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A History of Indian Philosophy, Volume 1

The advocacy of Yoga methods Nyaya sutras


style="text-align: justify;">[Footnote 1: Like Vais'e@sika, Caraka does not know the threefold division of inference (_anumana_) as _purvavat, s'e@savat and samanyatod@r@s@ta_.]


further allusion elsewhere. The _Vais'e@sika sutras_ as we have already seen had argued only against the Mima@msa, and ultimately agreed with them on most points. The dispute with Mima@msa in the _Nyaya sutras_ is the same as in the Vais'e@sika over the question of the doctrine of the eternality of sound. The question of the self-validity of knowledge (_svata@h prama@nyavada_)and the akhyati doctrine of illusion of the Mima@msists, which form the two chief points of discussion between later Mima@msa and later Nyaya, are never alluded to in the _Nyaya sutras_. The advocacy of Yoga methods (_Nyaya sutras_, IV.ii.38-42 and 46) seems also to be an alien element; these are not found in Vais'e@sika and are not in keeping with the general tendency of the _Nyaya sutras_, and the Japanese tradition that Mirok added them later on as Mahamahopadhyaya Haraprasada S'astri has pointed out [Footnote ref l] is not improbable.

The _Vais'e@sika sutras_, III.i.18 and III.ii.1, describe perceptional knowledge as produced by the close proximity of the self (atman), the senses and the objects of sense, and they also adhere to the doctrine, that colour can only be perceived under special conditions of sa@mskara (conglomeration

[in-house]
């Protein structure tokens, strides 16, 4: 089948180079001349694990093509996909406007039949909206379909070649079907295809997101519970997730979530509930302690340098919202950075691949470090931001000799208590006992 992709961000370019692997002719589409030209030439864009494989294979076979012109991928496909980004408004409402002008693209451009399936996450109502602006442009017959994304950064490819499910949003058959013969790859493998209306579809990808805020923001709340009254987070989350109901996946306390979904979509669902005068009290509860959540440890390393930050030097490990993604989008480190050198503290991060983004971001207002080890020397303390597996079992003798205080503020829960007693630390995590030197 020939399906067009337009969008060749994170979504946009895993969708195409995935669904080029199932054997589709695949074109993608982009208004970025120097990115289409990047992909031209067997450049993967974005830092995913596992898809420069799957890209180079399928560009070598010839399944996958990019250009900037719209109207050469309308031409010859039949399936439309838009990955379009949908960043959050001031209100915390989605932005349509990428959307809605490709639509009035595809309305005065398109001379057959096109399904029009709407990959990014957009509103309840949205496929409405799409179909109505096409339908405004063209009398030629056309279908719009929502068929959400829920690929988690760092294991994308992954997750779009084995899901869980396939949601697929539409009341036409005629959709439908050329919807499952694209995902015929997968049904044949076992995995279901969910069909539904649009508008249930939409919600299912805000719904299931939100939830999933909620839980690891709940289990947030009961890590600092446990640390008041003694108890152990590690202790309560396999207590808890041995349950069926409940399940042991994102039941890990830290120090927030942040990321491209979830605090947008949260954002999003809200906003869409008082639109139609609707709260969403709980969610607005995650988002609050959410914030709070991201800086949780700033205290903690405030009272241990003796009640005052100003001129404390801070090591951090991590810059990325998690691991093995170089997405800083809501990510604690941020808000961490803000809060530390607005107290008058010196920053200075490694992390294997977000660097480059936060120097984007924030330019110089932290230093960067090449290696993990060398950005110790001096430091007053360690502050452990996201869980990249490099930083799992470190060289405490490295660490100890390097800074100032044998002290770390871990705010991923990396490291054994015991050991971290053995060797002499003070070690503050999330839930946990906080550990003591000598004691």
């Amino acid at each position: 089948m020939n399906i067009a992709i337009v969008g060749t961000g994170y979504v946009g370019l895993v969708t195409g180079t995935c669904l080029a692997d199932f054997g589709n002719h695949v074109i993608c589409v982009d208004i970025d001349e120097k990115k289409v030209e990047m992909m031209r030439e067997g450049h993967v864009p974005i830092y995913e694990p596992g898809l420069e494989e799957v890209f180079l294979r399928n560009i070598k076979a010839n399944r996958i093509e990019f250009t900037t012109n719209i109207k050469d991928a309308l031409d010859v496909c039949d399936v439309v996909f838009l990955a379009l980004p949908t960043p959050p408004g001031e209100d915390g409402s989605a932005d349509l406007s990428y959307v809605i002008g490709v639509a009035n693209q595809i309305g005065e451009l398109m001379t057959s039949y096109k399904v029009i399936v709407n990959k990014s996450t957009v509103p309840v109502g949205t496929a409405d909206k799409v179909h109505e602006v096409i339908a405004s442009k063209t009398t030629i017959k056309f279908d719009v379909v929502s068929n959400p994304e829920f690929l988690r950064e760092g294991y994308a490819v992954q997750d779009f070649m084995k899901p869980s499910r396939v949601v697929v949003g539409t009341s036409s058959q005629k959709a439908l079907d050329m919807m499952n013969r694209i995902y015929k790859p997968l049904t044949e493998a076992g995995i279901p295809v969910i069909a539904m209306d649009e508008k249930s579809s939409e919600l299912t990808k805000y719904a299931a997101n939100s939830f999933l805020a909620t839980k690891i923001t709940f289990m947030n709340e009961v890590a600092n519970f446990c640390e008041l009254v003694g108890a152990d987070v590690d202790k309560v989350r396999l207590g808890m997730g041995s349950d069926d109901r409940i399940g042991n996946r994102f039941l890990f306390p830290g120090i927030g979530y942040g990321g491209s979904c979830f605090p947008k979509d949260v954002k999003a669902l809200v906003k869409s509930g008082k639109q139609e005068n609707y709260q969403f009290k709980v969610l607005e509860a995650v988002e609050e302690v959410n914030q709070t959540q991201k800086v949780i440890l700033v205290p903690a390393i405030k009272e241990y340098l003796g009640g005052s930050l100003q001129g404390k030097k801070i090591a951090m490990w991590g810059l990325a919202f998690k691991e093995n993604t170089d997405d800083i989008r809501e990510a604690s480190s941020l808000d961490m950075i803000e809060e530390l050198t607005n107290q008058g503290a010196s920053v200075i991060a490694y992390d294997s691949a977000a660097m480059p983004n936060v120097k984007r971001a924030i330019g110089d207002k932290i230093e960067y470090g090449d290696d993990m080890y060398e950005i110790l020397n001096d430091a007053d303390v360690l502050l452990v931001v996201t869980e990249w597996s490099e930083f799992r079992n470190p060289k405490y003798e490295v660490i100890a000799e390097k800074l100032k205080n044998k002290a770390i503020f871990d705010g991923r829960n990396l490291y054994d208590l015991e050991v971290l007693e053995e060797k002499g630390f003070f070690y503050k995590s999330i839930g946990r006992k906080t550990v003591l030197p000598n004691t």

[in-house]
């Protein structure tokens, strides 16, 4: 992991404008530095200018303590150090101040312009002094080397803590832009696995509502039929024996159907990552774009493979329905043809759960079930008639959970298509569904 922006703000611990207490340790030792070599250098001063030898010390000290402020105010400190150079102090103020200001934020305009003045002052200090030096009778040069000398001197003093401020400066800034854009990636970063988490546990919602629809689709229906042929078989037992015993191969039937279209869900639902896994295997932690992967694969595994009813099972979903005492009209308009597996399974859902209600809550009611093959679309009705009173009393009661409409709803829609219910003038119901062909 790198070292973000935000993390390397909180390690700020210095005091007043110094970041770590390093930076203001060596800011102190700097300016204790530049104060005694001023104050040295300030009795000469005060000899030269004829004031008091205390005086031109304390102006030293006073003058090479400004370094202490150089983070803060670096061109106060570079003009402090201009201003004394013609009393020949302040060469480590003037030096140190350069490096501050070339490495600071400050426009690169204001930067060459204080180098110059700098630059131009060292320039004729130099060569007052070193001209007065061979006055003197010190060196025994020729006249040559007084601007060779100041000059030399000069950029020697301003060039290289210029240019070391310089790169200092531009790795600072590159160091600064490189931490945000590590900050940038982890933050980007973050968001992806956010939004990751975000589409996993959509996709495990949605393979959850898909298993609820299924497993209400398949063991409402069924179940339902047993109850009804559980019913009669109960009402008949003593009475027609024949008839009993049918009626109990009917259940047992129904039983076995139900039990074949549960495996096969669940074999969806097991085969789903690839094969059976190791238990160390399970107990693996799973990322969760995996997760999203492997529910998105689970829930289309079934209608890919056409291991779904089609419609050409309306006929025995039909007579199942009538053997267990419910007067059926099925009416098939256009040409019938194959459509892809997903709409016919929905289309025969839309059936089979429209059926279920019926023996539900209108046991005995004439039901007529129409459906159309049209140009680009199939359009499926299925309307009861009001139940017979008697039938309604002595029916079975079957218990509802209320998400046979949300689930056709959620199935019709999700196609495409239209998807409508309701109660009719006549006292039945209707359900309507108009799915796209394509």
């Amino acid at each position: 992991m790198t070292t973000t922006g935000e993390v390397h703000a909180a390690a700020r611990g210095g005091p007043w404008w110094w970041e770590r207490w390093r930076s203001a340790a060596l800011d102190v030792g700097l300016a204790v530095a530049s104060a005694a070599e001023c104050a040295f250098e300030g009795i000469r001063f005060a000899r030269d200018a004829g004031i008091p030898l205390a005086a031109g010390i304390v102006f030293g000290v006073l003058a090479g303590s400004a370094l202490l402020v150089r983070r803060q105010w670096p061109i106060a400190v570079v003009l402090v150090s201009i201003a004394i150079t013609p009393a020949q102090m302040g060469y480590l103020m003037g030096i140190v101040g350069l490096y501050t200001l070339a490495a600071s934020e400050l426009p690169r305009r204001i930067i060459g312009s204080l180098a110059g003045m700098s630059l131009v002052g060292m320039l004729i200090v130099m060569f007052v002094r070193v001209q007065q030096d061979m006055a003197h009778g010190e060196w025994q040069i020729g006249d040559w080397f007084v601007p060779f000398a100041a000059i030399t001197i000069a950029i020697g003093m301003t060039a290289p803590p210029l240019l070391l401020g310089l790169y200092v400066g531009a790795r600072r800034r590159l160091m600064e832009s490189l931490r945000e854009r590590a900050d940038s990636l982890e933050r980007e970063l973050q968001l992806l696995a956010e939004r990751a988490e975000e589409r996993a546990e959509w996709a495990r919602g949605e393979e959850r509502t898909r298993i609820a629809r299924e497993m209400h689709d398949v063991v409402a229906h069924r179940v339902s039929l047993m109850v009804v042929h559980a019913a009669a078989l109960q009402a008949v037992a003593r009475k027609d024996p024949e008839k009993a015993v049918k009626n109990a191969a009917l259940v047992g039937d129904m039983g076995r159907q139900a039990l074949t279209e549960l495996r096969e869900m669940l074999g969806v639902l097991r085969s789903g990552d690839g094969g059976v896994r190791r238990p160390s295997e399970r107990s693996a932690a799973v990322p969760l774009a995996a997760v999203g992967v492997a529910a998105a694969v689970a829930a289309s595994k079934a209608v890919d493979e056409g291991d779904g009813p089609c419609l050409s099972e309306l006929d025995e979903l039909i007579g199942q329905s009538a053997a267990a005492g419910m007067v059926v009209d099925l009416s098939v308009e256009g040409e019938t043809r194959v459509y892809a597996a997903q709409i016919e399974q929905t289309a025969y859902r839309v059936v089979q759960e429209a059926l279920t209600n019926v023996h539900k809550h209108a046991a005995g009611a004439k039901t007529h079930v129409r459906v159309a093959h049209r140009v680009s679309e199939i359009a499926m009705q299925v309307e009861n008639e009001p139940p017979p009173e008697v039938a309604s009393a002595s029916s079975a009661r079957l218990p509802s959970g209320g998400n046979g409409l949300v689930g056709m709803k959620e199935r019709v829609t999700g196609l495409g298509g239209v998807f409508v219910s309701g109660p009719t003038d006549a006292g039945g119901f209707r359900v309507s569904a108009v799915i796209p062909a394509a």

etc.). The reason for inferring the existence of manas from the non-simultaneity (_ayaugapadya_) of knowledge and efforts is almost the same with Vais'e@sika as with Nyaya. The _Nyaya sutras_ give a more technical definition of perception, but do not bring in the questions of sa@mskara or udbhutarupavattva which Vais'e@sika does. On the question of inference Nyaya gives three classifications as purvavat, s'e@savat and samanyatod@r@s@ta, but no definition. The _Vais'e@sika sutras_ do not know of these classifications, and give only particular types or instances of inference (V.S. III. i. 7-17, IX. ii. 1-2, 4-5). Inference is said to be made when a thing is in contact with another, or when it is in a relation of inherence in it, or when it inheres in a third thing; one kind of effect may lead to the inference of another kind of effect, and so on. These are but mere collections of specific instances of inference without reaching a general theory. The doctrine of vyapti (concomitance of _hetu_ (reason) and _sadhya_ (probandum)) which became so important in later Nyaya has never been properly formulated either in the _Nyaya sutras_ or in the Vais'e@sika. _Vais'e@sika sutra_, III. i. 24, no doubt assumes the knowledge of concomitance between hetu and sadhya (_prasiddhipurvakatvat apades'asya_),


[Footnote 1: _J.A.S.B._ 1905.]


but the technical vyapti is not known, and the connotation of the term _prasiddhipurvakatva_ of Vais'e@sika

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